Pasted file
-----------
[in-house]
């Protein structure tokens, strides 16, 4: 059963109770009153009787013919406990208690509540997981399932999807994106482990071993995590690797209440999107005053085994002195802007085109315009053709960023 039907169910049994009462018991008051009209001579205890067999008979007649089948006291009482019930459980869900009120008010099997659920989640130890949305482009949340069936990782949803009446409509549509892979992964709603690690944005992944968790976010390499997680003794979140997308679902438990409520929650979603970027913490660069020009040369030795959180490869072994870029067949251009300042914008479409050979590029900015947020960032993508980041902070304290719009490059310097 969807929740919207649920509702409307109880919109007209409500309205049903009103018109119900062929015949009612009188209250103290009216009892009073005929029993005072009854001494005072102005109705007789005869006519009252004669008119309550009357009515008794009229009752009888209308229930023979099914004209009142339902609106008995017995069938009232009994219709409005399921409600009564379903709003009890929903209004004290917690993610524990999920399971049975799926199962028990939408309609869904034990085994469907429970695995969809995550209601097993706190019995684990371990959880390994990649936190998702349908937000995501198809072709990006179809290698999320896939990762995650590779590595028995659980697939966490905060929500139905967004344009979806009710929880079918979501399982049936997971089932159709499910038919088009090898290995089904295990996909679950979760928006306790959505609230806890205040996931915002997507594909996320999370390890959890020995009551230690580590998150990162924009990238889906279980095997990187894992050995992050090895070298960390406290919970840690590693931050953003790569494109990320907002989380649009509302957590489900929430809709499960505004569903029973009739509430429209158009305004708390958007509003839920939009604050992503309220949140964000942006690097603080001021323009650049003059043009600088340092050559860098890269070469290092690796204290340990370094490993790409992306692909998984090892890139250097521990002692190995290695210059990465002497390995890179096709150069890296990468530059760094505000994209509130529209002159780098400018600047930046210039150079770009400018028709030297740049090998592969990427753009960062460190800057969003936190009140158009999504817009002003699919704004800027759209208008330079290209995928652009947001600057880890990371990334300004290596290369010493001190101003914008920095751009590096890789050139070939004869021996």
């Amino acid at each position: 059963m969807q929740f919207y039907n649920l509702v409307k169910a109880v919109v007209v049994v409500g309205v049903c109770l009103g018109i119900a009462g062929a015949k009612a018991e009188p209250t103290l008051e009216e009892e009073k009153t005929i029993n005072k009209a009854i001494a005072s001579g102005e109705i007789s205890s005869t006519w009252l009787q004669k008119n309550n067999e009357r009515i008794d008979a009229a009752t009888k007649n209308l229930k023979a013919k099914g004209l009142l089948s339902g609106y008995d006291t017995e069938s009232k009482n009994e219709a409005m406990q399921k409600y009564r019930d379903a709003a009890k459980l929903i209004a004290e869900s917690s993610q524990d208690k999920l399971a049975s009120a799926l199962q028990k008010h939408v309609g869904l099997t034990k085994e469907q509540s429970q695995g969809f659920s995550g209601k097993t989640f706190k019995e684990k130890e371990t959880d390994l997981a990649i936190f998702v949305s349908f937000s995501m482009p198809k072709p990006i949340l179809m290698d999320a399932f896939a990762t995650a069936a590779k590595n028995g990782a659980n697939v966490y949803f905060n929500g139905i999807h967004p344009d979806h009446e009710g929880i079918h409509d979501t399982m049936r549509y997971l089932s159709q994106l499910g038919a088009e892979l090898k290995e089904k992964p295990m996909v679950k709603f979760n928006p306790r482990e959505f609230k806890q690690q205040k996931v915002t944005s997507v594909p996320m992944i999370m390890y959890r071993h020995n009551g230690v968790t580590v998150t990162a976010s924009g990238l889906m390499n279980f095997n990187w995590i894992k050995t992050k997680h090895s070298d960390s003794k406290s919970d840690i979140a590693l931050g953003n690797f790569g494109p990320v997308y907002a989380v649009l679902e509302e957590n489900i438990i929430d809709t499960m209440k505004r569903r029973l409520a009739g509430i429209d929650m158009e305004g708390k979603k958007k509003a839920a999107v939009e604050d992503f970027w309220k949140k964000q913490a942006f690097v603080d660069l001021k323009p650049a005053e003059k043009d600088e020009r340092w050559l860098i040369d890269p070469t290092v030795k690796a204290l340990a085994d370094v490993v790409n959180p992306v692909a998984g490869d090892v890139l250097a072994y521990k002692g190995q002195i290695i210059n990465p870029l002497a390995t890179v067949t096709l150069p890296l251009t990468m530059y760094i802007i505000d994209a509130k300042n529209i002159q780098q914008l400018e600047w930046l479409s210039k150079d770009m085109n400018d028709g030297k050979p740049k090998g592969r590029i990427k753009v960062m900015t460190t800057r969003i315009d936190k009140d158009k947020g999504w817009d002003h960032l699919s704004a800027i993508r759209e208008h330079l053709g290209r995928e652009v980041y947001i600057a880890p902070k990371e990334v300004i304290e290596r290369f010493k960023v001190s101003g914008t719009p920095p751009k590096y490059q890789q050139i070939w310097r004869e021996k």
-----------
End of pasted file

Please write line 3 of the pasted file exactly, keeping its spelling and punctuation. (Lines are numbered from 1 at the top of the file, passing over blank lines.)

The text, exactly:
């Amino acid at each position: 059963m969807q929740f919207y039907n649920l509702v409307k169910a109880v919109v007209v049994v409500g309205v049903c109770l009103g018109i119900a009462g062929a015949k009612a018991e009188p209250t103290l008051e009216e009892e009073k009153t005929i029993n005072k009209a009854i001494a005072s001579g102005e109705i007789s205890s005869t006519w009252l009787q004669k008119n309550n067999e009357r009515i008794d008979a009229a009752t009888k007649n209308l229930k023979a013919k099914g004209l009142l089948s339902g609106y008995d006291t017995e069938s009232k009482n009994e219709a409005m406990q399921k409600y009564r019930d379903a709003a009890k459980l929903i209004a004290e869900s917690s993610q524990d208690k999920l399971a049975s009120a799926l199962q028990k008010h939408v309609g869904l099997t034990k085994e469907q509540s429970q695995g969809f659920s995550g209601k097993t989640f706190k019995e684990k130890e371990t959880d390994l997981a990649i936190f998702v949305s349908f937000s995501m482009p198809k072709p990006i949340l179809m290698d999320a399932f896939a990762t995650a069936a590779k590595n028995g990782a659980n697939v966490y949803f905060n929500g139905i999807h967004p344009d979806h009446e009710g929880i079918h409509d979501t399982m049936r549509y997971l089932s159709q994106l499910g038919a088009e892979l090898k290995e089904k992964p295990m996909v679950k709603f979760n928006p306790r482990e959505f609230k806890q690690q205040k996931v915002t944005s997507v594909p996320m992944i999370m390890y959890r071993h020995n009551g230690v968790t580590v998150t990162a976010s924009g990238l889906m390499n279980f095997n990187w995590i894992k050995t992050k997680h090895s070298d960390s003794k406290s919970d840690i979140a590693l931050g953003n690797f790569g494109p990320v997308y907002a989380v649009l679902e509302e957590n489900i438990i929430d809709t499960m209440k505004r569903r029973l409520a009739g509430i429209d929650m158009e305004g708390k979603k958007k509003a839920a999107v939009e604050d992503f970027w309220k949140k964000q913490a942006f690097v603080d660069l001021k323009p650049a005053e003059k043009d600088e020009r340092w050559l860098i040369d890269p070469t290092v030795k690796a204290l340990a085994d370094v490993v790409n959180p992306v692909a998984g490869d090892v890139l250097a072994y521990k002692g190995q002195i290695i210059n990465p870029l002497a390995t890179v067949t096709l150069p890296l251009t990468m530059y760094i802007i505000d994209a509130k300042n529209i002159q780098q914008l400018e600047w930046l479409s210039k150079d770009m085109n400018d028709g030297k050979p740049k090998g592969r590029i990427k753009v960062m900015t460190t800057r969003i315009d936190k009140d158009k947020g999504w817009d002003h960032l699919s704004a800027i993508r759209e208008h330079l053709g290209r995928e652009v980041y947001i600057a880890p902070k990371e990334v300004i304290e290596r290369f010493k960023v001190s101003g914008t719009p920095p751009k590096y490059q890789q050139i070939w310097r004869e021996k």